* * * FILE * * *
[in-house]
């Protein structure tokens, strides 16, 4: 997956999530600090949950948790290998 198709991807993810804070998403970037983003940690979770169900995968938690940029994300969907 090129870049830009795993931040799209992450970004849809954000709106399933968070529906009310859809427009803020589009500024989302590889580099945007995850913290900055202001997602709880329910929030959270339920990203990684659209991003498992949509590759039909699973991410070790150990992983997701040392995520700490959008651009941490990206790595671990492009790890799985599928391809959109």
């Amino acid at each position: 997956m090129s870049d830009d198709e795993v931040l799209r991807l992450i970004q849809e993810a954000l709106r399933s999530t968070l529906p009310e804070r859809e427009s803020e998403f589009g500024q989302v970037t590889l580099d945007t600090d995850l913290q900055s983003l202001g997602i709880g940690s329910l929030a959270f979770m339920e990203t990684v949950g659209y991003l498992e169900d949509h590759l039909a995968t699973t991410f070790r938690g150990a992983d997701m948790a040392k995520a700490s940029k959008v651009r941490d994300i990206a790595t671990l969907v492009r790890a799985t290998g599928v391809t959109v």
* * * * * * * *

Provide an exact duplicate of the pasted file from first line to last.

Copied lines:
[in-house]
């Protein structure tokens, strides 16, 4: 997956999530600090949950948790290998 198709991807993810804070998403970037983003940690979770169900995968938690940029994300969907 090129870049830009795993931040799209992450970004849809954000709106399933968070529906009310859809427009803020589009500024989302590889580099945007995850913290900055202001997602709880329910929030959270339920990203990684659209991003498992949509590759039909699973991410070790150990992983997701040392995520700490959008651009941490990206790595671990492009790890799985599928391809959109």
């Amino acid at each position: 997956m090129s870049d830009d198709e795993v931040l799209r991807l992450i970004q849809e993810a954000l709106r399933s999530t968070l529906p009310e804070r859809e427009s803020e998403f589009g500024q989302v970037t590889l580099d945007t600090d995850l913290q900055s983003l202001g997602i709880g940690s329910l929030a959270f979770m339920e990203t990684v949950g659209y991003l498992e169900d949509h590759l039909a995968t699973t991410f070790r938690g150990a992983d997701m948790a040392k995520a700490s940029k959008v651009r941490d994300i990206a790595t671990l969907v492009r790890a799985t290998g599928v391809t959109v």